Coronavirus: Don't forget data evolution and context
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Powerful engineering tools should help in the fight against nCoV-2109, but we must start by acknowledging some limitations.
The rest of this series will look at how digital technology applies to the the outbreak of a novel Coronavirus (nCoV-2019) in China. How is engineering being deployed to help medical professionals combat its spread there and in the rest of the world?
But as coverage and understandable public interest – and concern - about the outbreak has intensified, it seems wise first to look at how the event is exposing some of technology’s limitations both in and of itself and how we interpret what it can do for us.
Three themes emerge.
Technology is not immediate. There is a tendency to believe that the recent rapid advances in processing power, algorithmic development, machine learning and artificial intelligence can now deliver almost instant answers to everything. The digital landscape has changed massively since the SARS outbreak in 2003. But while we may be able to do things more efficiently, some things still take time and that is particularly true of a virus. There is no ‘one size fits all’ here and, indeed, there are real dangers in believing that one analytical strategy and its particular use can be applied universally.
Second, as viruses spread and evolve, so do the data sets around them. We are not dealing with a situation of simple ‘garbage in, garbage out’ but rather one where new information is emerging daily (and there is the further complication that there were delays in early reporting of the outbreak). That means that the results even the wisest medical experts can produce are also going to change. Also, as you might imagine, their methodologies vary.
Third, a lot of data is being placed into the digital sphere, across social media, specialist sites and elsewhere. Here, the comparison with 17 years ago is especially profound. But the intentions behind various postings are many. Anyone might be able to access the data via a web browser – and its free availability is laudable – but its intended audiences can be very different. In some cases, experts are looking to inform the public but in others they are looking to contribute to and stimulate the debate taking place among themselves. These goals are laudable and necessary, but they do not always coexist harmoniously.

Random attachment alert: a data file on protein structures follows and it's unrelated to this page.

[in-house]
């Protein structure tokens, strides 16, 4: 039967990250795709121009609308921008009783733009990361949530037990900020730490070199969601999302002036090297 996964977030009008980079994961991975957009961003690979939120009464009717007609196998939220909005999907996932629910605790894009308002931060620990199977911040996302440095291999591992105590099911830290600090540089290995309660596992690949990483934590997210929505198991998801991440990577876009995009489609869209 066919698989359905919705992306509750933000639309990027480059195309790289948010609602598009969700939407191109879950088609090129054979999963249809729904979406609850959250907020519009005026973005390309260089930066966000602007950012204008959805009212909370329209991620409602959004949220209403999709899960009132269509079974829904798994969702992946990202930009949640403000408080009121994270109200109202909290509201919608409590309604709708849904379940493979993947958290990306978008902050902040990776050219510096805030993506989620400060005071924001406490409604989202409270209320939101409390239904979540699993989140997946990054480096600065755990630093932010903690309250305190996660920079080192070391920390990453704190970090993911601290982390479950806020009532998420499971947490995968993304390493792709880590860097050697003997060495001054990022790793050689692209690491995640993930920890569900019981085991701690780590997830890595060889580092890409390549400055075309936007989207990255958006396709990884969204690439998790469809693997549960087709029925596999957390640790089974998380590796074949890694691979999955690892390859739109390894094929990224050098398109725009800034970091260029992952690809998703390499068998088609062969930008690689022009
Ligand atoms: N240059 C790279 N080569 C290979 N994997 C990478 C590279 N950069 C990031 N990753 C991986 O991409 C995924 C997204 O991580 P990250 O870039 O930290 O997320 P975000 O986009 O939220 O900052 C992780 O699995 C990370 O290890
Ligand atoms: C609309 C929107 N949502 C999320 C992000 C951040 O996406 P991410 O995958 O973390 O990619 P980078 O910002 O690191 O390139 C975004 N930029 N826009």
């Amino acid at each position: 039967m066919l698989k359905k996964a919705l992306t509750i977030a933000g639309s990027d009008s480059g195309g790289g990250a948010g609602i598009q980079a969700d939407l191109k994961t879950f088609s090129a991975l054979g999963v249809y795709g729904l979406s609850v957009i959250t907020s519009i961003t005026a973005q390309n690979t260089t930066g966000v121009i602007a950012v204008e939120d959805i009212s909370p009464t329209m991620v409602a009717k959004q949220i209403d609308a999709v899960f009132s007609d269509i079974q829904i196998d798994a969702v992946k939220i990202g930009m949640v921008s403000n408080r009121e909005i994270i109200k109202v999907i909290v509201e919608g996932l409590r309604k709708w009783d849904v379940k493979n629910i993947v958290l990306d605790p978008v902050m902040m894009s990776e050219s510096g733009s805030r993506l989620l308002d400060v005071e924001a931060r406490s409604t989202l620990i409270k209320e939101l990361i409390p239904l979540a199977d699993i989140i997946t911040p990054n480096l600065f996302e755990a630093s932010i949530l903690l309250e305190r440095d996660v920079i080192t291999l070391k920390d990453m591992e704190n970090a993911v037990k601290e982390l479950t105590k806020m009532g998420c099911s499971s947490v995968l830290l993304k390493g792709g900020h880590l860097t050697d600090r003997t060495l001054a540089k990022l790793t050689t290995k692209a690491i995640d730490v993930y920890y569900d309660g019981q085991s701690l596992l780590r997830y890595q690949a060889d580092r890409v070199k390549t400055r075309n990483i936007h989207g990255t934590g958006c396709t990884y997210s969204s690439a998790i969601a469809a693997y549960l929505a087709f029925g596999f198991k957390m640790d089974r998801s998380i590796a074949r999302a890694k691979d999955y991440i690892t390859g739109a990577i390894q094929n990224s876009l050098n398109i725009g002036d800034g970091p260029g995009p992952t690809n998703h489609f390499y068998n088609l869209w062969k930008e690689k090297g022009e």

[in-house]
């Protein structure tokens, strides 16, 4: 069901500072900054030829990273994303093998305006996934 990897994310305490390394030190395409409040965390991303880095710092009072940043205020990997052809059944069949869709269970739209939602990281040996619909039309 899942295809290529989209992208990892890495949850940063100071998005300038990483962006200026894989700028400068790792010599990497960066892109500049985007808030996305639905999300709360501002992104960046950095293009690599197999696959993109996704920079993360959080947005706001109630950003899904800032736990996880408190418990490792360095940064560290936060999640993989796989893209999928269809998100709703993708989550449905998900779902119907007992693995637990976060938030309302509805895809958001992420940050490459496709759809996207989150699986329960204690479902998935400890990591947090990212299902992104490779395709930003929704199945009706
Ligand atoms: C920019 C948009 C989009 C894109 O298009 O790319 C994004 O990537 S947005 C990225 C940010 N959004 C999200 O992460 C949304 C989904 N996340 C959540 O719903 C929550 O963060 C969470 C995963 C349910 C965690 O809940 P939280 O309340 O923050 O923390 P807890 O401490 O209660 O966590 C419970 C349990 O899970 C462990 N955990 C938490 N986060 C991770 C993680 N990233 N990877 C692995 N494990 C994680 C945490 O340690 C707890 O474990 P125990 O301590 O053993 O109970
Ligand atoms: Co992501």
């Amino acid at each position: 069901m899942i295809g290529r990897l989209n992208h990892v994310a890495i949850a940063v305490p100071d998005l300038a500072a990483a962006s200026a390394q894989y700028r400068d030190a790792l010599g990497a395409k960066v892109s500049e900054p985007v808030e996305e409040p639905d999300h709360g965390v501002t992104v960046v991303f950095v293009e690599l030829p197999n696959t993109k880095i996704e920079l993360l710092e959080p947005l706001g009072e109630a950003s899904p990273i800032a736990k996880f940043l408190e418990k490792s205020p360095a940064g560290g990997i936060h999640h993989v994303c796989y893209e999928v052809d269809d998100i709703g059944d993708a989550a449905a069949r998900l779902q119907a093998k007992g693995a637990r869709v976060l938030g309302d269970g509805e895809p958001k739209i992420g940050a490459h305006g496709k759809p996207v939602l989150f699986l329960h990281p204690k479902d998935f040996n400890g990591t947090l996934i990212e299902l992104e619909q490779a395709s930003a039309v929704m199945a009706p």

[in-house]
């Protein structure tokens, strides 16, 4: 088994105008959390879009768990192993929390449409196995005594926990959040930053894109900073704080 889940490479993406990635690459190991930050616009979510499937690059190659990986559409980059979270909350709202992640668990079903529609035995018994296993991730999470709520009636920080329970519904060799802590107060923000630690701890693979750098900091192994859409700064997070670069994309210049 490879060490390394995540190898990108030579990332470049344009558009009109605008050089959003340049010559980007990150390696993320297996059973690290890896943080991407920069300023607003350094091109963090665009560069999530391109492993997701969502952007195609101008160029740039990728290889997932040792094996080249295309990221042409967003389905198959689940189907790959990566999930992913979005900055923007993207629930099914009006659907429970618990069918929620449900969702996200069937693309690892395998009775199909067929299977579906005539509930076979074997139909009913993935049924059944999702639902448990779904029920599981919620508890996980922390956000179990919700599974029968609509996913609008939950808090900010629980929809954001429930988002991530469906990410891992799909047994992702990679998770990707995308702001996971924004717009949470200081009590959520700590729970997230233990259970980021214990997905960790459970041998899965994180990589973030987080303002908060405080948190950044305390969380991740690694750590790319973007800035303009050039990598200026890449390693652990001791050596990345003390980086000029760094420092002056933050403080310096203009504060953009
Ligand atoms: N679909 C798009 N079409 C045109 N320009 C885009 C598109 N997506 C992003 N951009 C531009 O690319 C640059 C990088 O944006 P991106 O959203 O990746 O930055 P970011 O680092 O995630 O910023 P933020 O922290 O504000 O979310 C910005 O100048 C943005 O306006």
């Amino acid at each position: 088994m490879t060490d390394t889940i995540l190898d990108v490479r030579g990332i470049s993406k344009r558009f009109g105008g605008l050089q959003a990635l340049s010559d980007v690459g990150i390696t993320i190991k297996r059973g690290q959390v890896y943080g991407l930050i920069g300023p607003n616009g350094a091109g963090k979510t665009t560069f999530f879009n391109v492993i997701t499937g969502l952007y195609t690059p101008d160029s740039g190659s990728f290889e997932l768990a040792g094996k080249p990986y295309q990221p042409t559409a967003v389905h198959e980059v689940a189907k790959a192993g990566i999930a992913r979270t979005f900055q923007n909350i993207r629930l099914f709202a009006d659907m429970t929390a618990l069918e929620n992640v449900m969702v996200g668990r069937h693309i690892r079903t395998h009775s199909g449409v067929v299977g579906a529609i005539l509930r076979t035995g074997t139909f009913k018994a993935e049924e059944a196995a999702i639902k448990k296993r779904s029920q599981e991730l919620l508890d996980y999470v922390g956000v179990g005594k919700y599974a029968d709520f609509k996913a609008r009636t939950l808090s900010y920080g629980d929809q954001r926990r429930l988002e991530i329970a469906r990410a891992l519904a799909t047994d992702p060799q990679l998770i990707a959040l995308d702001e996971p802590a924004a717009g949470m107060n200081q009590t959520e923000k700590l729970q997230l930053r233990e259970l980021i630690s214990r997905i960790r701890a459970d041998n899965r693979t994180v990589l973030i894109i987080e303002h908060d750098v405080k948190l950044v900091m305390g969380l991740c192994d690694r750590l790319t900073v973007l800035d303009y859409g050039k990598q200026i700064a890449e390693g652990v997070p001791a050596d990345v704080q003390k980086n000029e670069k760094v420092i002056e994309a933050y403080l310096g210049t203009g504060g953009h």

Let’s look at some examples in each case.
Perhaps one of the most alarming stories to spread across the media in the last couple of weeks – though arguably ‘alarmist’ is the better word – suggested that nCoV could lead to 65 million deaths worldwide. The experts are nowhere near being able to make that kind of projection, especially those behind the simulation from which that number was taken.
That simulation was an exercise called Event 201, organised for the World Economic Forum and The Bill and Melinda Gates Foundation in October 2019 by one of the leading specialists in pandemic modelling, the Johns Hopkins Centre for Health Security. Part of the purpose behind Event 201 was to present a series of challenging scenarios not in search of a doomsday number but rather, as Johns Hopkins has now been forced to clarify when the results were wrongly picked up, “to highlight preparedness and response challenges that would likely arise in a very severe pandemic”.
“Although our tabletop exercise included a mock novel coronavirus, the inputs we used for modeling the potential impact of that fictional virus are not similar to nCoV-2019,” the Center has added.